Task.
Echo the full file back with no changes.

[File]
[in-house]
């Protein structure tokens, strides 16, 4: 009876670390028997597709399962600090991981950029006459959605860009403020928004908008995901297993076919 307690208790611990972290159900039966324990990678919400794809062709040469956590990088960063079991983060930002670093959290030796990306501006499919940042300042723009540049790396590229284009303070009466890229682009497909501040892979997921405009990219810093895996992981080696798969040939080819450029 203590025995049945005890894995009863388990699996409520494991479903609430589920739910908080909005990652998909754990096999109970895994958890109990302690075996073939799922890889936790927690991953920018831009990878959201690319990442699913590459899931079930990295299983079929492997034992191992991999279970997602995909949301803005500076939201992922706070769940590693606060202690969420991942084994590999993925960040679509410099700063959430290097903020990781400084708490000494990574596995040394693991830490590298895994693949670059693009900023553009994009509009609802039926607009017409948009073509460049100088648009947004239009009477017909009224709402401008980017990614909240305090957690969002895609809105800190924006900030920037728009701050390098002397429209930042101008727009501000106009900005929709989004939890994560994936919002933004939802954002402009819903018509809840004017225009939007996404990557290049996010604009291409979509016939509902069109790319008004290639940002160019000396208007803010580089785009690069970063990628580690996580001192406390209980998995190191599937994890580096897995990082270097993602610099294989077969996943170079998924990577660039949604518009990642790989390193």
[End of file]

[in-house]
């Protein structure tokens, strides 16, 4: 009876670390028997597709399962600090991981950029006459959605860009403020928004908008995901297993076919 307690208790611990972290159900039966324990990678919400794809062709040469956590990088960063079991983060930002670093959290030796990306501006499919940042300042723009540049790396590229284009303070009466890229682009497909501040892979997921405009990219810093895996992981080696798969040939080819450029 203590025995049945005890894995009863388990699996409520494991479903609430589920739910908080909005990652998909754990096999109970895994958890109990302690075996073939799922890889936790927690991953920018831009990878959201690319990442699913590459899931079930990295299983079929492997034992191992991999279970997602995909949301803005500076939201992922706070769940590693606060202690969420991942084994590999993925960040679509410099700063959430290097903020990781400084708490000494990574596995040394693991830490590298895994693949670059693009900023553009994009509009609802039926607009017409948009073509460049100088648009947004239009009477017909009224709402401008980017990614909240305090957690969002895609809105800190924006900030920037728009701050390098002397429209930042101008727009501000106009900005929709989004939890994560994936919002933004939802954002402009819903018509809840004017225009939007996404990557290049996010604009291409979509016939509902069109790319008004290639940002160019000396208007803010580089785009690069970063990628580690996580001192406390209980998995190191599937994890580096897995990082270097993602610099294989077969996943170079998924990577660039949604518009990642790989390193």